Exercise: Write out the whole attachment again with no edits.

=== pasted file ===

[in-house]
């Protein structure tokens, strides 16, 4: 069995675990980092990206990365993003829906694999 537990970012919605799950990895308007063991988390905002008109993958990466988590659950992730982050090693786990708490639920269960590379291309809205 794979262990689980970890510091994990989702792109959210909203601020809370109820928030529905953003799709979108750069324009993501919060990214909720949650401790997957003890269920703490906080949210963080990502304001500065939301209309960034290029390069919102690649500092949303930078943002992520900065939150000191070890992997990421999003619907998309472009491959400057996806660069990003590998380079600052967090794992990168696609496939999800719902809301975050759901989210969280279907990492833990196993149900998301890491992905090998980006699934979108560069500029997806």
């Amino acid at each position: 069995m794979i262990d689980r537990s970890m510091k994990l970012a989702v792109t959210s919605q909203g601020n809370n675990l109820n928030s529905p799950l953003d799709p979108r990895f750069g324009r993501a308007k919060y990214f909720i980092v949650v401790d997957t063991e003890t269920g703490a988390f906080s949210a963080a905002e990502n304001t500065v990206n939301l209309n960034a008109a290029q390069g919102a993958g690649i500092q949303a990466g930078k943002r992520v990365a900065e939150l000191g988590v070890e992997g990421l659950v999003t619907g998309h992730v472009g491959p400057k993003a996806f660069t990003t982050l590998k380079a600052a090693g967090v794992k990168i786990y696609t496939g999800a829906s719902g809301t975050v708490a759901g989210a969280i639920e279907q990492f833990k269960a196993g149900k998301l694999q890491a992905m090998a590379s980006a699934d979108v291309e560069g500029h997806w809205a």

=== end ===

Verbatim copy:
[in-house]
């Protein structure tokens, strides 16, 4: 069995675990980092990206990365993003829906694999 537990970012919605799950990895308007063991988390905002008109993958990466988590659950992730982050090693786990708490639920269960590379291309809205 794979262990689980970890510091994990989702792109959210909203601020809370109820928030529905953003799709979108750069324009993501919060990214909720949650401790997957003890269920703490906080949210963080990502304001500065939301209309960034290029390069919102690649500092949303930078943002992520900065939150000191070890992997990421999003619907998309472009491959400057996806660069990003590998380079600052967090794992990168696609496939999800719902809301975050759901989210969280279907990492833990196993149900998301890491992905090998980006699934979108560069500029997806």
């Amino acid at each position: 069995m794979i262990d689980r537990s970890m510091k994990l970012a989702v792109t959210s919605q909203g601020n809370n675990l109820n928030s529905p799950l953003d799709p979108r990895f750069g324009r993501a308007k919060y990214f909720i980092v949650v401790d997957t063991e003890t269920g703490a988390f906080s949210a963080a905002e990502n304001t500065v990206n939301l209309n960034a008109a290029q390069g919102a993958g690649i500092q949303a990466g930078k943002r992520v990365a900065e939150l000191g988590v070890e992997g990421l659950v999003t619907g998309h992730v472009g491959p400057k993003a996806f660069t990003t982050l590998k380079a600052a090693g967090v794992k990168i786990y696609t496939g999800a829906s719902g809301t975050v708490a759901g989210a969280i639920e279907q990492f833990k269960a196993g149900k998301l694999q890491a992905m090998a590379s980006a699934d979108v291309e560069g500029h997806w809205a």